Saturday, February 9, 2008

The Amateur by Robert Littell: Thriller about the CIA being blackmailed by one of its own!

I must say that I have a great fondness for Robert Littell's books. This doesn't mean that these books are warm and fuzzy, far from it: they demand attention like the great and often complex thrillers that they are, while maintaining exceptional originality and the ability to surprise the reader, even this reader who has devoured seemingly the entire world of spy thrillers. Littell's outstanding writing, wry humor and unvarnished cynicism add a lot to the appeal. There is even more, however. Littell creates characters that are unique, but in wholly organic ways, with nothing forced or added just for show.

Some of the appealing subjects that recur in Littell's novels may be linked to his love of chess. In any event, they include cryptography and chaos theory, both of which appear as central parts of some novels. The books are never pedantic, however, and Littell shows us a lot about human nature and the way that the underworld of espionage often uses human nature as its currency.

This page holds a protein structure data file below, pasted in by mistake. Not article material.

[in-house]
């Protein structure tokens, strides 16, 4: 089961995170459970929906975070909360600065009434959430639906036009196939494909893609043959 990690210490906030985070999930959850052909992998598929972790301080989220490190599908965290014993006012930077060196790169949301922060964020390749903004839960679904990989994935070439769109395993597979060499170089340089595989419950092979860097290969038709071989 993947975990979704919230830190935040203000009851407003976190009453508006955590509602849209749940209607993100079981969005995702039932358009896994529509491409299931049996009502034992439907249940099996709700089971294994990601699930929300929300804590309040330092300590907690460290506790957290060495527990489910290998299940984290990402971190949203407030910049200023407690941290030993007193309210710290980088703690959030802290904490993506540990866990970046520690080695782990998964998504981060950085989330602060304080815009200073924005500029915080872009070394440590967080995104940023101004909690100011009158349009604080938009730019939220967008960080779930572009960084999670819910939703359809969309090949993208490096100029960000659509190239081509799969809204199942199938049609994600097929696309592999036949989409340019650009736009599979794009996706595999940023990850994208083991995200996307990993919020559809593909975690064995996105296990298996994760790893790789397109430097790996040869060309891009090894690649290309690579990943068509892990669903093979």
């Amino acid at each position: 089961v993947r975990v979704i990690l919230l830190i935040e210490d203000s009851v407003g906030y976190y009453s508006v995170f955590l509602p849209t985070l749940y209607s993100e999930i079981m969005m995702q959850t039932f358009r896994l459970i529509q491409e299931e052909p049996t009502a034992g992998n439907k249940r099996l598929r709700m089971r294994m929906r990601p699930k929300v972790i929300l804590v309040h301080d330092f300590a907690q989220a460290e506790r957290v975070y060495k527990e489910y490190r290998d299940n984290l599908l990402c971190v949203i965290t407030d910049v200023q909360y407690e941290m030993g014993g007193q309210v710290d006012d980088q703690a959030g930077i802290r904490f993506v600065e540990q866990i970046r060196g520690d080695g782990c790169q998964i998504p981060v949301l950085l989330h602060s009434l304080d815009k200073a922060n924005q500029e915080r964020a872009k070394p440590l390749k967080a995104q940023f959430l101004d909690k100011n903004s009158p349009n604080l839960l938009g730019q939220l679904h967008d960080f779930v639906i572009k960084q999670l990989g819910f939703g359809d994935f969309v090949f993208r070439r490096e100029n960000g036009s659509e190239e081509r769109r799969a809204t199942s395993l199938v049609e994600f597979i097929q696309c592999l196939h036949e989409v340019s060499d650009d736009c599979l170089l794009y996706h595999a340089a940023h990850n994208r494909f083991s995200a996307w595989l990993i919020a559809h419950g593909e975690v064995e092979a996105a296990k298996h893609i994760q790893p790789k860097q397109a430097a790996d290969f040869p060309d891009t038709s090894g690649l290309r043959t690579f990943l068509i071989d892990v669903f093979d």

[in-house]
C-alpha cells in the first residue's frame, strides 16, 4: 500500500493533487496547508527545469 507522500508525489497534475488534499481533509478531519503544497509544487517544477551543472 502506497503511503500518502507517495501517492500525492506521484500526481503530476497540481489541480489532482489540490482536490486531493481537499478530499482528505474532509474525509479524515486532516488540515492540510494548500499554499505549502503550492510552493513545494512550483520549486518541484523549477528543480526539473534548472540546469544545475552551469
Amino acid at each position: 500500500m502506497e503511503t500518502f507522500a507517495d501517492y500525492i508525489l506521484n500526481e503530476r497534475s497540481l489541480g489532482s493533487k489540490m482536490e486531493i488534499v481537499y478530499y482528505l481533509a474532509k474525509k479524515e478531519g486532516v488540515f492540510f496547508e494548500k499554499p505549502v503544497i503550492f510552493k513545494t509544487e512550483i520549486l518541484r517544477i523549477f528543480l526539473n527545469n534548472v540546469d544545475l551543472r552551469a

I first heard the phrase, "Any thing worth doing is worth doing badly" rather incongruously in a research lab at England's Oxford University, in the late 1970s. At the very start of The Amateur, Littell uses this statement as an epigram that defines the amateur vs. the professional (the latter being one who is compelled to do everything well, at least everything that is worthwhile). The Amateur definitely delivers what it promises, a spy thriller from the amateur perspective, and woe betide any professionals who make the mistake of getting in this particular amateur's way.

The story begins with a terrorist invasion of a US embassy in Germany and the tragic shooting of one of the hostages. The young hostage was Sarah Diamond, the fiancee of one Charlie Heller, whose day job is devising unique codes and decoding messages for the CIA. Heller's night passion, other than Sarah, is searching for ciphers in Shakespeare's writing.

Heller is understandably crushed, and wants to know when the CIA is going after the terrorists to exact revenge. The answer is less than satisfactory: the CIA isn't going to take any action.